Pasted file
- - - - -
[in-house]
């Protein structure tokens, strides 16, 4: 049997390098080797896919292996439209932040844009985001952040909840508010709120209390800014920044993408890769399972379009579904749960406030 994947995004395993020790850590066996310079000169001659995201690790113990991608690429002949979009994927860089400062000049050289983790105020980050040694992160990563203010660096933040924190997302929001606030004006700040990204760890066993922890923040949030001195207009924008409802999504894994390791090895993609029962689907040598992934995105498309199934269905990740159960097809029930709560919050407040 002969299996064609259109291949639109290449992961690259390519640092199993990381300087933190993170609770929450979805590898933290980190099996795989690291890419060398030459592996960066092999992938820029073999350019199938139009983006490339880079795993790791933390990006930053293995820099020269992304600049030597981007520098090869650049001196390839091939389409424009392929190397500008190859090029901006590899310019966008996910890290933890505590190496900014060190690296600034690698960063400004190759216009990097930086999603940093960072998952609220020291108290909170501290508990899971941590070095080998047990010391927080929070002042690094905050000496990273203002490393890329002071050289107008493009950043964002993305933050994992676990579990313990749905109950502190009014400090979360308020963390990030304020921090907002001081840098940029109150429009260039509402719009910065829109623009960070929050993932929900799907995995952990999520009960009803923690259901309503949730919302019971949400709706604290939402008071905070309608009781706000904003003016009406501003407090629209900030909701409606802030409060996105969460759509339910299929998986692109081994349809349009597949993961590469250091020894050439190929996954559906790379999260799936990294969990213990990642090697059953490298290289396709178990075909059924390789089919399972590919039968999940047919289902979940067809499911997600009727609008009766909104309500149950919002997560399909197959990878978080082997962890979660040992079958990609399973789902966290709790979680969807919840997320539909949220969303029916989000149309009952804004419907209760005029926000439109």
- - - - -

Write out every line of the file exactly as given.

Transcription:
[in-house]
């Protein structure tokens, strides 16, 4: 049997390098080797896919292996439209932040844009985001952040909840508010709120209390800014920044993408890769399972379009579904749960406030 994947995004395993020790850590066996310079000169001659995201690790113990991608690429002949979009994927860089400062000049050289983790105020980050040694992160990563203010660096933040924190997302929001606030004006700040990204760890066993922890923040949030001195207009924008409802999504894994390791090895993609029962689907040598992934995105498309199934269905990740159960097809029930709560919050407040 002969299996064609259109291949639109290449992961690259390519640092199993990381300087933190993170609770929450979805590898933290980190099996795989690291890419060398030459592996960066092999992938820029073999350019199938139009983006490339880079795993790791933390990006930053293995820099020269992304600049030597981007520098090869650049001196390839091939389409424009392929190397500008190859090029901006590899310019966008996910890290933890505590190496900014060190690296600034690698960063400004190759216009990097930086999603940093960072998952609220020291108290909170501290508990899971941590070095080998047990010391927080929070002042690094905050000496990273203002490393890329002071050289107008493009950043964002993305933050994992676990579990313990749905109950502190009014400090979360308020963390990030304020921090907002001081840098940029109150429009260039509402719009910065829109623009960070929050993932929900799907995995952990999520009960009803923690259901309503949730919302019971949400709706604290939402008071905070309608009781706000904003003016009406501003407090629209900030909701409606802030409060996105969460759509339910299929998986692109081994349809349009597949993961590469250091020894050439190929996954559906790379999260799936990294969990213990990642090697059953490298290289396709178990075909059924390789089919399972590919039968999940047919289902979940067809499911997600009727609008009766909104309500149950919002997560399909197959990878978080082997962890979660040992079958990609399973789902966290709790979680969807919840997320539909949220969303029916989000149309009952804004419907209760005029926000439109």